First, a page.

def __init__(self, id_=None, ..., **kwargs):

and then handle extra keyword arguments appropriately.

One possible issue is with the name id_ - unfortunately id is a builtin function in Python, and using it as a parameter will override it locally. Also unfortunately, in all likelihood the API won't have the name id_. You can always access id from the __builtins__ module, or set a class member like

class StrawpollAPIBase(object):

    id_function = id

    def __init__(self, id=None, ...):

and then just use id_function if you need to use id inside of __init__.


I'd say things like normalize could be properties.

def normalize(self):
    return [vote / self.total_votes() for vote in self.votes]

so then you can access it as instance.normalize, but this is a minor detail.

Magic methods

If you implement __eq__ make sure you implement __ne__ as well. It's easy

def __ne__(self, other):
    return not self == other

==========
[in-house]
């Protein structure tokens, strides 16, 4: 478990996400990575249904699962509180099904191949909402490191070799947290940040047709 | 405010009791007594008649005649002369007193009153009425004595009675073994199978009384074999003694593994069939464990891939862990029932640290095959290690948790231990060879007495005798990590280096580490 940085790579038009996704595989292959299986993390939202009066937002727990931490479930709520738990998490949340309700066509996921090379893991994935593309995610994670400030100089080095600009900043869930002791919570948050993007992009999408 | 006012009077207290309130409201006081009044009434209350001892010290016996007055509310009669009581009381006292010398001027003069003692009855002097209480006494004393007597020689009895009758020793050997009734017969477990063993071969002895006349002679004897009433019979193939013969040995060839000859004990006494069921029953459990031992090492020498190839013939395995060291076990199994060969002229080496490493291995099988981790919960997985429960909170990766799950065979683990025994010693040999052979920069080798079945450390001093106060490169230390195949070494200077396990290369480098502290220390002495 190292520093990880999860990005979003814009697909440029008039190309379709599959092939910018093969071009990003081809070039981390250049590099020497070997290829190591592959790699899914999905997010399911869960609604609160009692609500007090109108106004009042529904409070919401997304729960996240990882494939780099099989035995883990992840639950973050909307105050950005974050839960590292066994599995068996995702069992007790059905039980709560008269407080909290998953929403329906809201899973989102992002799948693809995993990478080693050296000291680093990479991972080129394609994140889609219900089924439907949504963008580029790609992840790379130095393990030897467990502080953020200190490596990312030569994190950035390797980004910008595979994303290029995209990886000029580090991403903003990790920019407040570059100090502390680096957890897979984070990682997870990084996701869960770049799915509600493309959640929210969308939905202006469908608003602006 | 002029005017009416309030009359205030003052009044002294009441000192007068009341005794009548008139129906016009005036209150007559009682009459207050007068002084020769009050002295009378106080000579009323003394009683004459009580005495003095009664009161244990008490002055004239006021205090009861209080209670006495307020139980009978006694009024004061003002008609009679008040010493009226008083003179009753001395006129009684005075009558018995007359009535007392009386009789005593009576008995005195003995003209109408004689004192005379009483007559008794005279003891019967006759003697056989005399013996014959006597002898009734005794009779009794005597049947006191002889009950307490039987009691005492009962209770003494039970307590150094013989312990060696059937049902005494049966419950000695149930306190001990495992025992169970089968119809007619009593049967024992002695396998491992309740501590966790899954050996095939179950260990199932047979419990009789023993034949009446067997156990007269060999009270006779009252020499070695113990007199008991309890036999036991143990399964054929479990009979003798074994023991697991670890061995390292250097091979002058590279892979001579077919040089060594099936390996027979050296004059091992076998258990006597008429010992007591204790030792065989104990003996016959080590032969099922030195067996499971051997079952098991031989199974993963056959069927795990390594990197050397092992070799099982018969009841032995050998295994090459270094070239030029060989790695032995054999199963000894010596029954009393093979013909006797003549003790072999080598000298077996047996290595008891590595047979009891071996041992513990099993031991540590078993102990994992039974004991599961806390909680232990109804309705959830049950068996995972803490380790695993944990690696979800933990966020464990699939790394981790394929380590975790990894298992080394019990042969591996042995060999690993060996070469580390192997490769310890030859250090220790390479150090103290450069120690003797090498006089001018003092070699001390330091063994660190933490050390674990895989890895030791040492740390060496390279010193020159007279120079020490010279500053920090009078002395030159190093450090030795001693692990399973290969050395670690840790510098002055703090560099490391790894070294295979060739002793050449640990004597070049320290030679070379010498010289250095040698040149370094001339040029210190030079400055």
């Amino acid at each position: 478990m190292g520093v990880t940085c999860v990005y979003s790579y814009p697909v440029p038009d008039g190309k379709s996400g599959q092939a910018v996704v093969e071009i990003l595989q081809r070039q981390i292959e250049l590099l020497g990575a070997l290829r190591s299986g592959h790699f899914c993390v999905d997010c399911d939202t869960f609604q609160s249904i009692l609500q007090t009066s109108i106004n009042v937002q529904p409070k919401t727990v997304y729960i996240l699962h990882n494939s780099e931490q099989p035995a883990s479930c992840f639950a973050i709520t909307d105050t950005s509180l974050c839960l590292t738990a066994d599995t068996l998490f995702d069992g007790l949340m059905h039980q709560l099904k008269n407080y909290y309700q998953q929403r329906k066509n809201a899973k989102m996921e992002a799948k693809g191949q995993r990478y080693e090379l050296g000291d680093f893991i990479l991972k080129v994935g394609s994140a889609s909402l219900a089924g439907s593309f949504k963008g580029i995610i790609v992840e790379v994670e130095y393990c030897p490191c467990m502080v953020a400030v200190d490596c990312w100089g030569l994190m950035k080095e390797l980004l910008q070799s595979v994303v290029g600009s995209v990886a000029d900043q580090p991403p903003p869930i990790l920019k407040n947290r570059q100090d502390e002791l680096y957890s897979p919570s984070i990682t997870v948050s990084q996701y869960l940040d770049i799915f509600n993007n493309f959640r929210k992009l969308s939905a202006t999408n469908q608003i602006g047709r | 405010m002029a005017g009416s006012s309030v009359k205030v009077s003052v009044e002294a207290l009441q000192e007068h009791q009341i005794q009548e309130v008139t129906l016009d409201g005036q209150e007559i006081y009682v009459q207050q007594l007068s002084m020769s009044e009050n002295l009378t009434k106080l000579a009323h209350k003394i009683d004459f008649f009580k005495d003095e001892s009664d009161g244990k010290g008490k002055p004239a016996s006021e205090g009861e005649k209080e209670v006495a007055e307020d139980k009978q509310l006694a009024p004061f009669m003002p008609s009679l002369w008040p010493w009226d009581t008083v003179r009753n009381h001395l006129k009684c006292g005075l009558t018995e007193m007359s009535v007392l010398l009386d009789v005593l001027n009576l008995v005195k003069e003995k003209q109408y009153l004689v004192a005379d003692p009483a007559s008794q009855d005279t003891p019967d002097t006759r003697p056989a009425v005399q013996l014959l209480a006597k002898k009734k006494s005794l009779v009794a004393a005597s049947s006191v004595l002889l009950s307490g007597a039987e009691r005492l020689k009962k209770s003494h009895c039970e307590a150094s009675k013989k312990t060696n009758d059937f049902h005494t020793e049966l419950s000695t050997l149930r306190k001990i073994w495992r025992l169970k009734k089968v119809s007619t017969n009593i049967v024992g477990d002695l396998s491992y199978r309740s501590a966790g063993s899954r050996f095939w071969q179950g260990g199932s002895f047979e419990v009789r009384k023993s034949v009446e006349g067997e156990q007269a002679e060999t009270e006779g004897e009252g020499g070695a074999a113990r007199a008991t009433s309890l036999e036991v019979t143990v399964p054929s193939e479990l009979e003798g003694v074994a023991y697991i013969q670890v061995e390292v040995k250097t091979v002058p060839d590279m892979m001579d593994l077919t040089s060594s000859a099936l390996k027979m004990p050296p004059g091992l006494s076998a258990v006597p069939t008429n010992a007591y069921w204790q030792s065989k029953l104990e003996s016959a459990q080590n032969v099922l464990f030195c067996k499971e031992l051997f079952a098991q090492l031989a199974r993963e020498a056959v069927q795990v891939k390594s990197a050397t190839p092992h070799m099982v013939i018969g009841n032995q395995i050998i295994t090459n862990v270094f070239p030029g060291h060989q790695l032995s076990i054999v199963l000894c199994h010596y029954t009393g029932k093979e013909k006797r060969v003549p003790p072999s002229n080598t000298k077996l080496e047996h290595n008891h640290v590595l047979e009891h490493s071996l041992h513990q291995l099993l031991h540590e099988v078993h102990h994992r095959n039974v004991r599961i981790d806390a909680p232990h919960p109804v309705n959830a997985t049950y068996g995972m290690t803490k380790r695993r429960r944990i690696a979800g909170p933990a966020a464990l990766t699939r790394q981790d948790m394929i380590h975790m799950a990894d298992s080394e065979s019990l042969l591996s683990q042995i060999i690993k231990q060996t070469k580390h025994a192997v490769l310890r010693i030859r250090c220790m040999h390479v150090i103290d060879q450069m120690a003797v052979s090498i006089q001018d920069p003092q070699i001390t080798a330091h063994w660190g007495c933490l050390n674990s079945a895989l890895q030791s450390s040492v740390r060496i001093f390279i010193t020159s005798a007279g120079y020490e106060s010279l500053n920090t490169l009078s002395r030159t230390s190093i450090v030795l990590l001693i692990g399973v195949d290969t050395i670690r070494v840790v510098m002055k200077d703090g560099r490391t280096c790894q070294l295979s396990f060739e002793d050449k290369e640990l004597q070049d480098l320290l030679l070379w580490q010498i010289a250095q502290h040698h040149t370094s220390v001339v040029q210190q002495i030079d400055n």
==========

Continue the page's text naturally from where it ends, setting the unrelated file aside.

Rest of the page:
Add an empty line after your docstrings. Just a style concern, and pretty minor.


I don't like the name from_apiv2. It isn't very descriptive to me. Instead, maybe something like from_strawpoll_id or just from_id.

Also, and this is personal preference, I like to use the form Api instead of API while using acronyms in names, especially if they're followed by another CamelCased word.

  • \$\begingroup\$ Thanks for the response, that was very informative and detailed! \$\endgroup\$
    – 0xC0FFEE
    Commented Sep 26, 2015 at 17:00

Your Answer

By clicking “Post Your Answer”, you agree to our terms of service and acknowledge you have read our privacy policy.

Not the answer you're looking for? Browse other questions tagged or ask your own question.